The computer is now ubiquitous in our workplaces. But does all that keyboarding, typing, mouse clicking and mouse dragging cause or contribute to Carpal Tunnel Syndrome (“CTS”)? Given the prevalence of both occupational computer usage and diagnosed cases of CTS, this topic generates a lot of debate. However, “popular belief” notwithstanding, the scientific data developed to date does not show an association between the two.
At least that is the conclusion reached by a group of French researchers who undertook a meta-analysis (“conducting research about research”) of various epidemiological studies conducted on this subject over a twenty-year period. Their results and analysis are published in the February 2014 edition of JOEM, Is Carpal Tunnel Syndrome Related to Work Exposure at Work? A Review and Meta-Analysis. In short, the review and meta-analysis found that while some “particular work circumstances” may be associated with CTS, “it was not possible to show an association between computer use and CTS.”
It is axiomatic that occupational computer use has increased dramatically over the past twenty years; it is equally true that CTS results in reduced productivity and increased healthcare costs. So the importance of knowing whether there is an association between the two is evident. However, although various studies and reviews have been undertaken over the past twenty years on this precise issue, no clear consensus or conclusion had emerged. In an effort to bring more sharply into focus the picture painted by the totality of the data collected thus far, this group of researchers decided to undertake the first quantitative analysis of the existing body of work.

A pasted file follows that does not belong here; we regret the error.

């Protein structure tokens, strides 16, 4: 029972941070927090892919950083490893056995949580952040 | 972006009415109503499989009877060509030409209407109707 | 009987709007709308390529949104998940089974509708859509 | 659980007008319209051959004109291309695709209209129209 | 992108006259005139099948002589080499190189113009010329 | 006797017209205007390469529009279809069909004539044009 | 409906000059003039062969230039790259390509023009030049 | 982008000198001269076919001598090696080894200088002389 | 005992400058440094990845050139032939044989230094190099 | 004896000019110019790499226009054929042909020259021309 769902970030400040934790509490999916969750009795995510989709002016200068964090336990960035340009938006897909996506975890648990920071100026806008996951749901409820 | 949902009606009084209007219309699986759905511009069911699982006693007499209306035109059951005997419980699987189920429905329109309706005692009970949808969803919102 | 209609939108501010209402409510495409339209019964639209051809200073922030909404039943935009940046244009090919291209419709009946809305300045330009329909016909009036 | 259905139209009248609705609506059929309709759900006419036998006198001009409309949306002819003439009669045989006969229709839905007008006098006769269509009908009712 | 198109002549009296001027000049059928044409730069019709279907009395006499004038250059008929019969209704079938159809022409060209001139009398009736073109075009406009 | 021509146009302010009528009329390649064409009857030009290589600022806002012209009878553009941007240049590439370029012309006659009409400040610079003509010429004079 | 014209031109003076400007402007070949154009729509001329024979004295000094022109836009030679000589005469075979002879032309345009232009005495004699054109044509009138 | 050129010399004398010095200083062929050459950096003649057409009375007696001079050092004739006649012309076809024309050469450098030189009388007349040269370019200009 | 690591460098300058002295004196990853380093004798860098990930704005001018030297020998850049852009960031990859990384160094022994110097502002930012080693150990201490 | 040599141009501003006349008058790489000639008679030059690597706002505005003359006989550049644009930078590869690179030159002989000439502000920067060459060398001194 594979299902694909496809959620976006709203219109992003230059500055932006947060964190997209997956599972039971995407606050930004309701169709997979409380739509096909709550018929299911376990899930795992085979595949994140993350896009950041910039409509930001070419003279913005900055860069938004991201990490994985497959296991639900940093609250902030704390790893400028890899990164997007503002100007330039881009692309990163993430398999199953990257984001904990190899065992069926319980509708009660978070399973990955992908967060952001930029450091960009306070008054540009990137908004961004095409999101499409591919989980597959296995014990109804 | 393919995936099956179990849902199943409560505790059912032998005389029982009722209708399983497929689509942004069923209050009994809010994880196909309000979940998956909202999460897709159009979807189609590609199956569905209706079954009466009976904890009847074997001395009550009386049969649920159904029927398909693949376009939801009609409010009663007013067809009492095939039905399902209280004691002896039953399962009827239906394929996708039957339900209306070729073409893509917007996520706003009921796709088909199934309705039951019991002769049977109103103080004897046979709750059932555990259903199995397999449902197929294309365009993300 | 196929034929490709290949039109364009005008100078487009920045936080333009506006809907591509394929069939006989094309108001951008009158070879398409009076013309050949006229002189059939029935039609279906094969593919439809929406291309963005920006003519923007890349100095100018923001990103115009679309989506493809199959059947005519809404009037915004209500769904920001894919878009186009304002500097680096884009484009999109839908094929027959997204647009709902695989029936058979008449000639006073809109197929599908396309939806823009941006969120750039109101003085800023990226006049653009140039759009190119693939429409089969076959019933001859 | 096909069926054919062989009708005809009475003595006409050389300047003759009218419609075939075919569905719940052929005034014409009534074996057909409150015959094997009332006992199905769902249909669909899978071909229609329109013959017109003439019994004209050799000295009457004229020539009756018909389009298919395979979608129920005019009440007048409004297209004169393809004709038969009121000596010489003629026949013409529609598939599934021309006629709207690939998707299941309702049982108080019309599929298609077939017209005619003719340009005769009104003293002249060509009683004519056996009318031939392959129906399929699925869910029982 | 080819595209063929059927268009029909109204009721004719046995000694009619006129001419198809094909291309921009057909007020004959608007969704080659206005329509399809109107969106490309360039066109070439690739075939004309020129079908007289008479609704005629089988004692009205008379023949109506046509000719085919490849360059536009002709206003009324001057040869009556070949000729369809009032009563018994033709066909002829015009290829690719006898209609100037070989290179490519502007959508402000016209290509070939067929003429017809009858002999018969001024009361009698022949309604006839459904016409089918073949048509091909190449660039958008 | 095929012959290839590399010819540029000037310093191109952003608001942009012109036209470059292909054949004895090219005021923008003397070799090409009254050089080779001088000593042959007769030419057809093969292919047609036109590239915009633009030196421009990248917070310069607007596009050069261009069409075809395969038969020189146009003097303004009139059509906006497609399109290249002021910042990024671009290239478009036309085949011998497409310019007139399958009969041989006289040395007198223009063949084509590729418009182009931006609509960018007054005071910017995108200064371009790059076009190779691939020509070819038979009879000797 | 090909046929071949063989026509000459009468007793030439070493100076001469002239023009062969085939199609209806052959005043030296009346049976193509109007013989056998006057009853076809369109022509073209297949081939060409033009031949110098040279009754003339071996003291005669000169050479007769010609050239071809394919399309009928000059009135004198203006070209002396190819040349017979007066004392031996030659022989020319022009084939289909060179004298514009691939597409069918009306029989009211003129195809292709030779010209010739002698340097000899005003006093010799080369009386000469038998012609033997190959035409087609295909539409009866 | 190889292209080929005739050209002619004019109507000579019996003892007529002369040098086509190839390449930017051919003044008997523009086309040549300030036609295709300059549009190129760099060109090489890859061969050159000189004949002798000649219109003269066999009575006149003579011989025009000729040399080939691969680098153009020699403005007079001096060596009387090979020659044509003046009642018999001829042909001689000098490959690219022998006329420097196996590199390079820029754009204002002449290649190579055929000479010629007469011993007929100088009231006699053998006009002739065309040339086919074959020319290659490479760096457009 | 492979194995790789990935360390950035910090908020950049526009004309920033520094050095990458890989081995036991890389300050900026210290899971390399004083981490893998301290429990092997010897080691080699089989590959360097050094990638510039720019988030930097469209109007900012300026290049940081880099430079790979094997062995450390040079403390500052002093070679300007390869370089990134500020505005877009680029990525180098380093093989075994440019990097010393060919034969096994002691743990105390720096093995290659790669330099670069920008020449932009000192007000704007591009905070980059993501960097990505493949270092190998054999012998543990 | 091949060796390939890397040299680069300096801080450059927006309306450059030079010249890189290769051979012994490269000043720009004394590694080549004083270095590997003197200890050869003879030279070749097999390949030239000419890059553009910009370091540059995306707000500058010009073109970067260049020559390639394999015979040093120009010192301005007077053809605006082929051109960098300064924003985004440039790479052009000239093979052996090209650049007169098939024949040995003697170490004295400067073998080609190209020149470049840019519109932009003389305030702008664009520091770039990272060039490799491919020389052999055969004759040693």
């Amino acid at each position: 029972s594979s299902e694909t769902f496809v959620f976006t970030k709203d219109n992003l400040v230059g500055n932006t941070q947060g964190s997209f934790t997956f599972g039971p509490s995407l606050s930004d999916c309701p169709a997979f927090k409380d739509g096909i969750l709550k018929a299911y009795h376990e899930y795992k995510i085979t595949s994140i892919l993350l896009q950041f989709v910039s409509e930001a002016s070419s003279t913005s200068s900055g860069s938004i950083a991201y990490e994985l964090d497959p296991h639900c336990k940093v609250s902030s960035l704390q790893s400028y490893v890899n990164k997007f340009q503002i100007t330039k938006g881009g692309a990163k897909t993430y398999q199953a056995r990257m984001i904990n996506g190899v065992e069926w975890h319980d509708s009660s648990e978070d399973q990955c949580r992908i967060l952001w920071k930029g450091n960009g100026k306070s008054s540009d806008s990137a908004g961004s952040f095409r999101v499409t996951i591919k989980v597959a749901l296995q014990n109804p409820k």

Review and Meta-Analysis Methodology and Results
Four databases (PubMed, Embase, Web of Science and the French Public Health Database) were searched for relevant studies conducted during the 1992 through 2012 timeframe. This originally yielded 77 studies, a number which was further reduced by including only those studies which (a) used a control group; (b) confirmed a CTS diagnosis by electrophysiological investigation or hand surgeons; and (c) assessed the association between computer use and CTS with blind-reviewing. Using these parameters, the final tally of studies included in the meta-review totaled 6 – 3 from the United States, 1 from Denmark, 1 from Sweden and 1 from Taiwan. The meta-analysis reviewed all the raw data collected by these studies. This included the type of computer use (for example keyboard or mouse use), the number of hours worked and the ergonomic conditions at work. Other factors included in the analysis were the type of study from which the data was being extracted (i.e. whether it was a longitudinal or cross-sectional study), whether the workplace activity was independently assessed or self-reported, the number of people in the study, the number of diagnosed CTS cases, and the criteria used in each study to calculate the odds-ratio (“OR”).